Harlem Renaissance Poets

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Harlem Renaissance Poets

Harlem Renaissance Poets


The Harlem Renaissance was the revival of the art of the United States during the 1920's and early 1930's led by the community of African Americans living in Harlem, New York. Although sometimes said to include the entire upper Manhattan, traditionally Harlem is bounded on the south East 96th Street, where the path of the railroad tracks emerging from the tunnel under Park Avenue, next to Central Park, the west by Morningside Heights at 125th Street to the Hudson River, north on 155th Street, and on the east by the East River (Huggins, 2007).

The Negro Speaks of Rivers

“The Negro Speaks of Rivers” is Langston Hughes's most anthologized poem. Hughes wrote this brief poem in fifteen minutes in July, 1920, while crossing the Mississippi on a train ride to visit his father in Mexico. “The Negro Speaks of Rivers” centers on African and negritude themes. Hughes's writing always shows identification with Africa, and his later poetry on African subjects and African themes demonstrates his growing sophistication and knowledge of the history and problems of Africa (Hughes, 2009). Along with its emphasis on African themes, this poem so poignantly and dramatically expresses what it means to be a black American that it helps to assure Hughes's continuing fame.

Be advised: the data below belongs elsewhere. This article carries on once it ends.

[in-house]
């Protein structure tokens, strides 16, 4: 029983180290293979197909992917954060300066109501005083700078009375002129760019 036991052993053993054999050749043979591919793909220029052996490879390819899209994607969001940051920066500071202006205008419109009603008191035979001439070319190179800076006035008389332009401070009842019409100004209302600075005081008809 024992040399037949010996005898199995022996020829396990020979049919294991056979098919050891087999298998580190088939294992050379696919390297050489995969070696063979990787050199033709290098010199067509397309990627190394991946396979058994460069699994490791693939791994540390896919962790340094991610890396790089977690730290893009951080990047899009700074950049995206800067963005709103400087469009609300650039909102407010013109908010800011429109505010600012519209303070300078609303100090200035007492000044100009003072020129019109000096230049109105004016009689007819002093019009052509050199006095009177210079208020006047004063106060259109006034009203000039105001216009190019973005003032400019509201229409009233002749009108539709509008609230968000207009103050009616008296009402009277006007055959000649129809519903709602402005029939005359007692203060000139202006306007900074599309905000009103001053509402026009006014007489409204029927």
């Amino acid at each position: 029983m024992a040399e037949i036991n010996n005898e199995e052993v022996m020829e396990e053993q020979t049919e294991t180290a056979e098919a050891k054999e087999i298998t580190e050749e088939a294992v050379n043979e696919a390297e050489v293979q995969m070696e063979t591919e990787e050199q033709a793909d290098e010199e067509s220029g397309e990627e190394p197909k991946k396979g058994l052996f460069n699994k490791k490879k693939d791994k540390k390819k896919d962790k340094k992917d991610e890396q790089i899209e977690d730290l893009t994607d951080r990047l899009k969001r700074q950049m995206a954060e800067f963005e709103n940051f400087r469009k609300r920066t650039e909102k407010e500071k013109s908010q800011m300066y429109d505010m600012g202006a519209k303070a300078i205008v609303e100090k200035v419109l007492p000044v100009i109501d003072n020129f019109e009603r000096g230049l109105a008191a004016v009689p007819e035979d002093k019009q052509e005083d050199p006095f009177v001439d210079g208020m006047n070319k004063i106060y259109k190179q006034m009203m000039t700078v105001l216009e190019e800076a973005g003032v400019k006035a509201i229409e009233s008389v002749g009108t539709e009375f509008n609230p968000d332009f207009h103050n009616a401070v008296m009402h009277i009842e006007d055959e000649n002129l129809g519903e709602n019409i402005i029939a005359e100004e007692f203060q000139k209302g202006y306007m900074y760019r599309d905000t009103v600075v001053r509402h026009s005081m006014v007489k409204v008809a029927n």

Through the images of the river, Hughes traces the history of the African American from Africa to America. The muddy Mississippi makes Hughes consider the roles that rivers have played in human history. The first three lines introduce the subject of the poem. The primary image of water symbolically represents the history of humanity, acknowledging the fact that rivers are more ancient in the history of the earth.

The next line connects the poet with the river and acknowledges the influence of waterways on the history of the African American: “My soul has grown deep like the rivers.” This line is repeated at the end of the poem, reestablishing the connection between the human essence and the river, as well as the river's role in African American life.

The middle section reveals the connections between the history of the African American and four important rivers of the world: the Euphrates, the Congo, the Nile, and the Mississippi. The three African rivers are a part of the ancient history of black people when they were free, living in majestic kingdoms and forming the great civilizations of Africa (Tracy, 2008). The poem more specifically relates to the African American, who is the victim of slavery and discrimination in the New World, where rivers were used to transport black slaves.

The last section of the poem, “I've known rivers:/ Ancient, dusky, rivers// My soul has grown deep like the rivers” (Hughes, 2009), re-emphasizes the beginning section by restating the influence of rivers on the soul and life of black people from antiquity to the twentieth century. The final line of the poem repeats the statement that connects the human soul to the rivers of the world.

“The Negro Speaks of Rivers” was positively reviewed by ...
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